[Marxism] Mahmood Mamdani interview
lnp3 at panix.com
Fri Apr 24 06:24:20 MDT 2009
Politics and humanitarianism
By Anna Mundow | March 22, 2009
Mahmood Mamdani, a third-generation East African of Indian descent, grew
up in Uganda, studied at Harvard, taught at various African and American
universities, and is currently Herbert Lehman Professor of Government at
Columbia University. A political scientist and anthropologist, he is
best known for "Good Muslim, Bad Muslim" and "When Victims Become
Killers." His latest book, "Saviors and Survivors: Darfur, Politics, and
the War on Terror" (Pantheon, $26.95), meticulously exposes the tangled
roots of the current conflict and the global forces at play in Darfur.
Mamdani spoke from his home in New York City.
Q. Is there a link between this book and your previous work?
A. There are several; the most obvious is an understanding of the way in
which the Cold War almost seamlessly morphed into the war on terror.
Another connection - with my work on the Rwanda genocide and on the
effect of colonialism in Africa - is the way in which identities are
imposed from above.
Q. Such as who is an Arab, a Muslim, an African?
A. Yes. Interestingly, [originally] "Africa" was a word the Romans used
for their North African province. But after the trans-Atlantic slave
trade, "Africa" referred to parts of the continent from which slaves
were hunted and sold. In Sudan, where everybody was equally native, the
British arbitrarily identified certain groups as African and others as Arab.
Q. Why do you concentrate on the Save Darfur campaign?
A. In a context where African tragedies seem never to be noticed, I
wondered why Darfur was an obsession with the global media. The reason,
I realized, was that Darfur had become a domestic issue here, thanks to
the Save Darfur movement. So I thought it important to examine the
movement's history, organization, and message. I learned that this
self-confessedly political group whose level of organization is
phenomenal spends its annual budget of $15 million not on assisting
victims but on spreading the message.
A. There are various motives. One part of the group emerged out of
solidarity with the struggle in south Sudan and believes that Darfur is
another version of south Sudan. Most have no idea of the difference
between the two situations. Another wing is what I understand to be
neoconservatives who want to incorporate Darfur into the war on terror.
Both groups reinforce the racialization of the conflict and the
demonization of the Arabs.
Q. For political reasons?
A. For political reasons. There are few sources that really analyze Save
Darfur; the clearest I found was an article by Gal Beckerman in the
Jerusalem Post ["US Jews leading Darfur rally planning," April 27,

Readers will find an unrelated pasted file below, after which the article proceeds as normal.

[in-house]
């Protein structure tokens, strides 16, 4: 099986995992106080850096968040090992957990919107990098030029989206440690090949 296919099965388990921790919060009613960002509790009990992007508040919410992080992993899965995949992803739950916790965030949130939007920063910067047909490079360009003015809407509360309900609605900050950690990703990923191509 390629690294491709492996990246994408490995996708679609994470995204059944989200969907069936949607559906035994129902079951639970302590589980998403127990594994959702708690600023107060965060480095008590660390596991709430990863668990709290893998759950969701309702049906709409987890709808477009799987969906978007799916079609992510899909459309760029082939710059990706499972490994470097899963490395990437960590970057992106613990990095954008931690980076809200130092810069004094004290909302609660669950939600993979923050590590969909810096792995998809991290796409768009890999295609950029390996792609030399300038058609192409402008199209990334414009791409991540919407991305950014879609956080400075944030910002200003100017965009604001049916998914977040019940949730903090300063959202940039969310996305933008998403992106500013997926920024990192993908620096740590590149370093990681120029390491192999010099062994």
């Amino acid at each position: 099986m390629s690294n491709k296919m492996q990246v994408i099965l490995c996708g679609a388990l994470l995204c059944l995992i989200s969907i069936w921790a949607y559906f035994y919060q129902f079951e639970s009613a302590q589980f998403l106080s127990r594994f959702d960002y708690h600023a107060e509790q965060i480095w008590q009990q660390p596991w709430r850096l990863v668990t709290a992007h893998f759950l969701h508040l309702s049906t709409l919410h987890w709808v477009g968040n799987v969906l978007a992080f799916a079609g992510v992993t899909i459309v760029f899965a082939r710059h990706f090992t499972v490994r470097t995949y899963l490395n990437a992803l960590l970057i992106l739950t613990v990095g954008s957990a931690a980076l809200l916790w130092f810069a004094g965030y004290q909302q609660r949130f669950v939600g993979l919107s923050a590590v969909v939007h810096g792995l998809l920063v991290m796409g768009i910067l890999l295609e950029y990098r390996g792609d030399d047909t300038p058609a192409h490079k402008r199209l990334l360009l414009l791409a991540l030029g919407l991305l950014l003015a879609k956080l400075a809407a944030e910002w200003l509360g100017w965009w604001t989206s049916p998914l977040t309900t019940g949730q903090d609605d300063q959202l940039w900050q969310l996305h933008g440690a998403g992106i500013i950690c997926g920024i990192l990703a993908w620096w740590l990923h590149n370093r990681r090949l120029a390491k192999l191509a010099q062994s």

2006]. The facts there speak for themselves.
Q. Yet you say that this campaign depoliticizes Americans?
A. I'm struck by the contrast between the mobilization around Darfur and
the lack of mobilization around Iraq. The explanation, I believe, lies
in the fact that Save Darfur presented the conflict as a tragedy,
stripped of politics and context. There were simply "African" victims
and "Arab" perpetrators motivated by race-intoxicated hatred. Unlike
Iraq, about which Americans felt guilty or impotent, Darfur presented an
opportunity to feel good. It appealed to the philanthropic side of the
American character. During the presidential election, Save Darfur's
constituency became integrated into the Obama campaign, and I welcomed
that opportunity to organize around real concerns. The downside now is
the attempt by Save Darfur to pressure the Obama administration to
intervene militarily in Darfur.
Q. Are you saying that humanitarianism is a form of colonialism?
A. I'm saying that historically it has been. The movement after which
Save Darfur patterned itself is the antislavery movement of the 19th
century. Remember that the elimination of slavery was the ostensible
reason given by British officials for colonization of the African
continent. The cataloging of brutalities - real ones, not exaggerated -
was essential preparation for seizing chunks of real estate, again
ostensibly to protect victims. Today, the humanitarian claim uses ethics
to displace politics. Conflicts are typically presented as tribal or
race wars between perpetrators and victims whose roles are unchanging.
Q. Does the problem lie in who uses the humanitarian label?
A. The language of human rights was once used primarily by the victims
of repression. Now it has become the language of power and of
interventionists who turn victims not into agents but into proxies. It
has been subverted from a language that empowers victims to a language
that serves the designs of an interventionist power on an international
Q. Do you worry about the reaction to this book?
A. My experience is that it is better to defend what you have said than
to explain why you left half the case unsaid. I worried about the extent
to which the book is readable because the middle chapters are in-depth
historical exploration. I worried about losing the general reader. But
faced with a human-rights constituency determined to decontextualize
this issue, I felt compelled to examine Darfur in both a regional and a
historical context, focusing on its complexity. This morning I received
figures from UNAMID [the United Nations Mission in Darfur] in Khartoum,
on civilian deaths from conflict in Darfur during 2008. The figure was
1,520, with 600 dead as a result of the conflict in the south between
different Arab groups over grazing land and 920 deaths attributable, I
am told, more to rebel movements than to the government-organized
counterinsurgency. This is the kind of complexity that has been totally
Anna Mundow, a freelance journalist living in Central Massachusetts, is
a correspondent for the Irish Times. She can be reached via e-mail at
ama1668 at hotmail.com.
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